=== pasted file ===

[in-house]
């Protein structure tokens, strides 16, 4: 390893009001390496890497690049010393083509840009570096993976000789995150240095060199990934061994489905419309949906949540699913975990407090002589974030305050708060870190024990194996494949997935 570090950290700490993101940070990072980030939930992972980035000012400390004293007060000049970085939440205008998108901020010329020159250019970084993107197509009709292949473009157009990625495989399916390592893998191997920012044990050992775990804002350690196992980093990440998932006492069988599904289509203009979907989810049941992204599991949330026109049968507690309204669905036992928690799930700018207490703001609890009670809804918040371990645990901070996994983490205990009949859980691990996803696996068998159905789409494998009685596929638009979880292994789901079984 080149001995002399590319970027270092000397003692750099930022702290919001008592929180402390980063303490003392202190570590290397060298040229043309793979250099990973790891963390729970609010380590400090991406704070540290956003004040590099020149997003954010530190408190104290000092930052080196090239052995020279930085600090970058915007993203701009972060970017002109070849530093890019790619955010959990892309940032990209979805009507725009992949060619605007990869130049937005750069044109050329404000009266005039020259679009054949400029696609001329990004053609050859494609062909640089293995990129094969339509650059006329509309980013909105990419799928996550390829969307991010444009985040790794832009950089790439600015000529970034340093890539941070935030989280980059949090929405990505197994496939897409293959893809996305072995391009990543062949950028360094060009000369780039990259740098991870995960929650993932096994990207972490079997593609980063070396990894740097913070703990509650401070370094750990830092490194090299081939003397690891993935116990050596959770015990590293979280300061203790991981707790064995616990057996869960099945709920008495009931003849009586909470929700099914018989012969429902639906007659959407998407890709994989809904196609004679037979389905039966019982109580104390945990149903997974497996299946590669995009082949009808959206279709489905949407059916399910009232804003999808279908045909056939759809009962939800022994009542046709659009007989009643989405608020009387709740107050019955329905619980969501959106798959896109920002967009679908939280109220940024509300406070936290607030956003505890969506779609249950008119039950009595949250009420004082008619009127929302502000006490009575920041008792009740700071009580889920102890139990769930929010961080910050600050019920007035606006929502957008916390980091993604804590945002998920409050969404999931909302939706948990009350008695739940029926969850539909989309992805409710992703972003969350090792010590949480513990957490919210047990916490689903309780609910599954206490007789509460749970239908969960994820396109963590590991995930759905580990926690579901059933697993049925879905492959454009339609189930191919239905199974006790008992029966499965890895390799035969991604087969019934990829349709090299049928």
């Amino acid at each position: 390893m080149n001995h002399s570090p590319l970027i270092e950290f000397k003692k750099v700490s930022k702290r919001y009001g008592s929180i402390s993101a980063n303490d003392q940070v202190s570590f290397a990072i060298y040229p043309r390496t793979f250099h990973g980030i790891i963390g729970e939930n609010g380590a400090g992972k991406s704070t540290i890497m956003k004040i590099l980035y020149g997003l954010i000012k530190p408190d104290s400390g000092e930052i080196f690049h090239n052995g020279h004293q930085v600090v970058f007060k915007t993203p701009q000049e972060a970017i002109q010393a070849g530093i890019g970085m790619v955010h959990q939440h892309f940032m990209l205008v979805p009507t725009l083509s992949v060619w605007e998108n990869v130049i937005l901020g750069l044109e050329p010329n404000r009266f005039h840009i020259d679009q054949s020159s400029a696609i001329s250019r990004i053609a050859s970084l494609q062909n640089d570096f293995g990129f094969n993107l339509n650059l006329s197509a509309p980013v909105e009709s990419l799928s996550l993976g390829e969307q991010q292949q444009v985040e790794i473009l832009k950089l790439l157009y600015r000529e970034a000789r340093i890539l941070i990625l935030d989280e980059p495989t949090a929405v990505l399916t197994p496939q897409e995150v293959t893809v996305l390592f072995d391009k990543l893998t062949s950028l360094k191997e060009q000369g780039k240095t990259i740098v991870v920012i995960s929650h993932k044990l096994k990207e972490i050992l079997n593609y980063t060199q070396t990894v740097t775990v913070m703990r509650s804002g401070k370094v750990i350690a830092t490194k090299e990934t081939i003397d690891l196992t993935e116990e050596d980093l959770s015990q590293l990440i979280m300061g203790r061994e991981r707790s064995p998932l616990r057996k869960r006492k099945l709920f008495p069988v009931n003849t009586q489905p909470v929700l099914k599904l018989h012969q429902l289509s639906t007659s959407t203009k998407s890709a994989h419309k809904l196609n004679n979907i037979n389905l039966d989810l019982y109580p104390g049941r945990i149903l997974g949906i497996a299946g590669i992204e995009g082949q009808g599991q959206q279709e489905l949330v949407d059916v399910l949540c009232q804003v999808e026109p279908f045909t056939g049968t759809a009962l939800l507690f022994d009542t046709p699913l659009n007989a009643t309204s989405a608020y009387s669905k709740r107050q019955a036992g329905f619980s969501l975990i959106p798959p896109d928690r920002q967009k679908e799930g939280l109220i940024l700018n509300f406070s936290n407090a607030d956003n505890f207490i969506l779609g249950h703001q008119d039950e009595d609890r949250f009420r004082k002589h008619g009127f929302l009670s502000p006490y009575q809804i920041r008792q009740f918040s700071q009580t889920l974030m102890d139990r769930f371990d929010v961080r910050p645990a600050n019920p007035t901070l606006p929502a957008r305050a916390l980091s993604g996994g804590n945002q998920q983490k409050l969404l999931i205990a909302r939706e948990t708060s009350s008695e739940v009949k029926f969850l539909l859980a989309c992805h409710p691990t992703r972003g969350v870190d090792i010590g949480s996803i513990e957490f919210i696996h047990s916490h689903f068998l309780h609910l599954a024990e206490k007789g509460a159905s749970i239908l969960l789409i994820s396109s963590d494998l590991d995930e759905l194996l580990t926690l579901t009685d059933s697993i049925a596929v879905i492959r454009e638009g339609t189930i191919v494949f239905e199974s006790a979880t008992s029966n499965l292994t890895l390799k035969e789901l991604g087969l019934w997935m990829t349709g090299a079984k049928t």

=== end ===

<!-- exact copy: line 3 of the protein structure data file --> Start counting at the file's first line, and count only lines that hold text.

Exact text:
């Amino acid at each position: 390893m080149n001995h002399s570090p590319l970027i270092e950290f000397k003692k750099v700490s930022k702290r919001y009001g008592s929180i402390s993101a980063n303490d003392q940070v202190s570590f290397a990072i060298y040229p043309r390496t793979f250099h990973g980030i790891i963390g729970e939930n609010g380590a400090g992972k991406s704070t540290i890497m956003k004040i590099l980035y020149g997003l954010i000012k530190p408190d104290s400390g000092e930052i080196f690049h090239n052995g020279h004293q930085v600090v970058f007060k915007t993203p701009q000049e972060a970017i002109q010393a070849g530093i890019g970085m790619v955010h959990q939440h892309f940032m990209l205008v979805p009507t725009l083509s992949v060619w605007e998108n990869v130049i937005l901020g750069l044109e050329p010329n404000r009266f005039h840009i020259d679009q054949s020159s400029a696609i001329s250019r990004i053609a050859s970084l494609q062909n640089d570096f293995g990129f094969n993107l339509n650059l006329s197509a509309p980013v909105e009709s990419l799928s996550l993976g390829e969307q991010q292949q444009v985040e790794i473009l832009k950089l790439l157009y600015r000529e970034a000789r340093i890539l941070i990625l935030d989280e980059p495989t949090a929405v990505l399916t197994p496939q897409e995150v293959t893809v996305l390592f072995d391009k990543l893998t062949s950028l360094k191997e060009q000369g780039k240095t990259i740098v991870v920012i995960s929650h993932k044990l096994k990207e972490i050992l079997n593609y980063t060199q070396t990894v740097t775990v913070m703990r509650s804002g401070k370094v750990i350690a830092t490194k090299e990934t081939i003397d690891l196992t993935e116990e050596d980093l959770s015990q590293l990440i979280m300061g203790r061994e991981r707790s064995p998932l616990r057996k869960r006492k099945l709920f008495p069988v009931n003849t009586q489905p909470v929700l099914k599904l018989h012969q429902l289509s639906t007659s959407t203009k998407s890709a994989h419309k809904l196609n004679n979907i037979n389905l039966d989810l019982y109580p104390g049941r945990i149903l997974g949906i497996a299946g590669i992204e995009g082949q009808g599991q959206q279709e489905l949330v949407d059916v399910l949540c009232q804003v999808e026109p279908f045909t056939g049968t759809a009962l939800l507690f022994d009542t046709p699913l659009n007989a009643t309204s989405a608020y009387s669905k709740r107050q019955a036992g329905f619980s969501l975990i959106p798959p896109d928690r920002q967009k679908e799930g939280l109220i940024l700018n509300f406070s936290n407090a607030d956003n505890f207490i969506l779609g249950h703001q008119d039950e009595d609890r949250f009420r004082k002589h008619g009127f929302l009670s502000p006490y009575q809804i920041r008792q009740f918040s700071q009580t889920l974030m102890d139990r769930f371990d929010v961080r910050p645990a600050n019920p007035t901070l606006p929502a957008r305050a916390l980091s993604g996994g804590n945002q998920q983490k409050l969404l999931i205990a909302r939706e948990t708060s009350s008695e739940v009949k029926f969850l539909l859980a989309c992805h409710p691990t992703r972003g969350v870190d090792i010590g949480s996803i513990e957490f919210i696996h047990s916490h689903f068998l309780h609910l599954a024990e206490k007789g509460a159905s749970i239908l969960l789409i994820s396109s963590d494998l590991d995930e759905l194996l580990t926690l579901t009685d059933s697993i049925a596929v879905i492959r454009e638009g339609t189930i191919v494949f239905e199974s006790a979880t008992s029966n499965l292994t890895l390799k035969e789901l991604g087969l019934w997935m990829t349709g090299a079984k049928t």